Research Article

Seismostratigraphy and Thermal Structure of Earth's Core-Mantle Boundary Region

See allHide authors and affiliations

Science  30 Mar 2007:
Vol. 315, Issue 5820, pp. 1813-1817
DOI: 10.1126/science.1137867


We used three-dimensional inverse scattering of core-reflected shear waves for large-scale, high-resolution exploration of Earth's deep interior (D″) and detected multiple, piecewise continuous interfaces in the lowermost layer (D″) beneath Central and North America. With thermodynamic properties of phase transitions in mantle silicates, we interpret the images and estimate in situ temperatures. A widespread wave-speed increase at 150 to 300 kilometers above the coremantle boundary is consistent with a transition from perovskite to postperovskite. Internal D″ stratification may be due to multiple phase-boundary crossings, and a deep wave-speed reduction may mark the base of a postperovskite lens about 2300 kilometers wide and 250 kilometers thick. The core-mantle boundary temperature is estimated at 3950 ± 200 kelvin. Beneath Central America, a site of deep subduction, the D″ is relatively cold (ΔT = 700 ± 100 kelvin). Accounting for a factor-of-two uncertainty in thermal conductivity, core heat flux is 80 to 160 milliwatts per square meter (mW m–2) into the coldest D″ region and 35 to 70 mW m–2 away from it. Combined with estimates from the central Pacific, this suggests a global average of 50 to 100 mW m–2 and a total heat loss of 7.5 to 15 terawatts.

At a depth of ∼2890 km, the core-mantle boundary (CMB) separates turbulent flow of liquid metals in the outer core from slowly convecting, highly viscous mantle silicates. The 200- to 300-km-thick thermochemical boundary layer on the mantle side—the so-called D″ layer—is enigmatic (1, 2), but a recently discovered phase transition from perovskite (pv) to postperovskite (ppv) in (Mg,Fe)SiO3 (35) begins to explain seismologically observed complexity [e.g., (6)]. If the ppv transition occurs, one can, in principle, estimate in situ variations in temperature from the pressure-temperature dependence (that is, the Clapeyron slope) and the seismologically inferred location of the associated interface (7). Steep (conductive) thermal gradients in D″ can produce multiple crossings of the phase boundary, and identification of associated seismic signals offers new opportunities for constraining (local) core heat flux (8, 9).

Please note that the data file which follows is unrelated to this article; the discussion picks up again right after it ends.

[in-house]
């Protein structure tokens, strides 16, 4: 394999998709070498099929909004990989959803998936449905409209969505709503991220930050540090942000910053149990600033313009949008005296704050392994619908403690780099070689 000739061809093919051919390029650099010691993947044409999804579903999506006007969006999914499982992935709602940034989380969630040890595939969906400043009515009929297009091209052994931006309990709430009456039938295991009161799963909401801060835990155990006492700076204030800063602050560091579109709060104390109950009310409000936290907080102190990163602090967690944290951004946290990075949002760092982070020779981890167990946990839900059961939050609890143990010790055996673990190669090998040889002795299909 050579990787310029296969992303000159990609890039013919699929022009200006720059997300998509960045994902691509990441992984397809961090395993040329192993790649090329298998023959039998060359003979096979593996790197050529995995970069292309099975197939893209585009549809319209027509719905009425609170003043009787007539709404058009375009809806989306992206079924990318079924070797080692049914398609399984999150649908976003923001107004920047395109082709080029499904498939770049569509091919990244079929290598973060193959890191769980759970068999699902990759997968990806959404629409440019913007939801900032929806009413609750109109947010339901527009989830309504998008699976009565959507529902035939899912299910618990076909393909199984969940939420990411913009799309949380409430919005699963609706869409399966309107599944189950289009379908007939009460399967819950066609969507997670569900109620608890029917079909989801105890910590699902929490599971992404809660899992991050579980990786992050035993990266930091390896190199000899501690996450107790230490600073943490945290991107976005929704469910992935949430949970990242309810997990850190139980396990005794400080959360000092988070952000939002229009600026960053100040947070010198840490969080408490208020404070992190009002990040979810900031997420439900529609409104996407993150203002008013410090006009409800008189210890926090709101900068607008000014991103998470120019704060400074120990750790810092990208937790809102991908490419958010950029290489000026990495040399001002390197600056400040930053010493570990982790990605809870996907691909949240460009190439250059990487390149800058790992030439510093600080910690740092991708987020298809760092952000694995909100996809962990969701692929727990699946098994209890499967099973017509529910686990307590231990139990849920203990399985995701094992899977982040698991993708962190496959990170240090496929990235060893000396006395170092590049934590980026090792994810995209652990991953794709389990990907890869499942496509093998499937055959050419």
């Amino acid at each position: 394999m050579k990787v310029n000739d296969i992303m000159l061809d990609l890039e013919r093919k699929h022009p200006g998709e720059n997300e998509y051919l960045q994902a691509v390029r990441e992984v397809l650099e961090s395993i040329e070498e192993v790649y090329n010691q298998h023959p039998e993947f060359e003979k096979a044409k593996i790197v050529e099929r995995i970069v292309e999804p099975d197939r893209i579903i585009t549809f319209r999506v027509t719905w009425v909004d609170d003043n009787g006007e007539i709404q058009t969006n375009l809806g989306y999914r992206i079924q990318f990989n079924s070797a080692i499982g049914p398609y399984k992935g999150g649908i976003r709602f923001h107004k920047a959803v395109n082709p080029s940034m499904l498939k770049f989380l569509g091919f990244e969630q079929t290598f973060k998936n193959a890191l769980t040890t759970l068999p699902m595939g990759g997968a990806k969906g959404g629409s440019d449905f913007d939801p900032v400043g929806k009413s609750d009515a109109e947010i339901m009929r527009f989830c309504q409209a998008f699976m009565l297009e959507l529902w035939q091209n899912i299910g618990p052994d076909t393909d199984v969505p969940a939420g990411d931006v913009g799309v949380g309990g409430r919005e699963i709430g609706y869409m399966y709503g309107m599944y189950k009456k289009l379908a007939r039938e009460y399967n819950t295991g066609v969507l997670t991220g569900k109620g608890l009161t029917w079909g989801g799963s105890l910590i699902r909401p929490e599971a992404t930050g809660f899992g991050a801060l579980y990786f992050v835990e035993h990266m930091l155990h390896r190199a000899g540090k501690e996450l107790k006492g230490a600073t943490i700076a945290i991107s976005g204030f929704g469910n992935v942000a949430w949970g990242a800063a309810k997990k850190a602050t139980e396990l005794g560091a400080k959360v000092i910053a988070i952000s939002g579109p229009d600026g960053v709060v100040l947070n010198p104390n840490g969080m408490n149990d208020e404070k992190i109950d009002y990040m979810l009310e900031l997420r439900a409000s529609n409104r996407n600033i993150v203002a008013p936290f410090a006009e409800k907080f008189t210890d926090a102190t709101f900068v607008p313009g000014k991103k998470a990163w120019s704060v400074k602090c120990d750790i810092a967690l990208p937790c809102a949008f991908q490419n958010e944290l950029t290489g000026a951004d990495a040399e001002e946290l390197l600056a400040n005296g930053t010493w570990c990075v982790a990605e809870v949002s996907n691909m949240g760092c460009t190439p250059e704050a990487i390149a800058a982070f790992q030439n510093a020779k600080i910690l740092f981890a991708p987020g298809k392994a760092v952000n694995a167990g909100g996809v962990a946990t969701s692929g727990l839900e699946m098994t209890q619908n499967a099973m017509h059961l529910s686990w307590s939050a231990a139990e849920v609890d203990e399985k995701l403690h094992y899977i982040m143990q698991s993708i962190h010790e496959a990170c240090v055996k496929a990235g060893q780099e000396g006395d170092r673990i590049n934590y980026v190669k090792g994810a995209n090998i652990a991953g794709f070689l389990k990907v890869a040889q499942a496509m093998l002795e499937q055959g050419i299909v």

Seismic (transmission) tomography delineates smooth changes in wave speed associated with mantle convection (Fig. 1A), but one must focus on the scattered wave field to image interfaces associated with transitions in mineralogy or composition. Scattering of PKP (the main P wave propagating through the core) in D″, first recognized in the early 1970s (10), has been used to constrain stochastic models of deep mantle structure [e.g., (11)], but the most detailed and accurate constraints on D″ structure to date have come from forward modeling of shear waves reflected at or near the CMB (12, 13). This approach has its drawbacks, however. First, it requires prior knowledge about the target structure and often assumes relatively simple geometries, the uniqueness of which is not easily established. Second, it relies on signal associated with near- and postcritical incidence, which limits radial resolution and the CMB regions that can be studied (14). The small distance window can also reduce the available source-receiver azimuths, which can degrade imaging in directions perpendicular to dominant sampling (15).

Fig. 1.

(A) In the mantle, tomography depicts smooth P-wave speed variations (45) associated with deep subduction (blue structure in center of section) beneath Central America; inverse scattering constrains deep mantle reflections in the lowermost 400 km. Superimposed on the tomography/scattering image are schematic ray paths of ScS waves reflecting at and above the CMB: a depicts specular CMB reflections, which contribute to the main ScS arrival in the seismogram shown, b depicts scattering above the CMB, which produces precursors, and c depicts nonspecular reflections (at CMB or above it), which arrive mainly in the coda of ScS (we consider precritical reflections only). (B) Geographic map of the study region with bounce points of the ∼80,000 ScS data points (specular CMB reflections) used in our inverse scattering study (17) (black dots), along with the lines of cross section for the 2D images shown in Figs. 2 and 3. At each yellow dot, the generalized Radon transform (SOM Text S1) produces radial profiles of contrasts in elastic properties (inset). The color does not scale with impedance contrast but with the reflection coefficient (14) (blue, R >0; red, R < 0). Only structure outside the 75% confidence level (thin lines) is discussed here.

Stacking of data from dense source and receiver arrays can enhance weak signals and has begun to produce tantalizing images of D″ stratification (9, 15, 16). However, most applications still rely on near-critical data and require strict data selection and visual inspection, which prohibits application to very large data sets

Large-Scale Deep Earth Exploration Seismology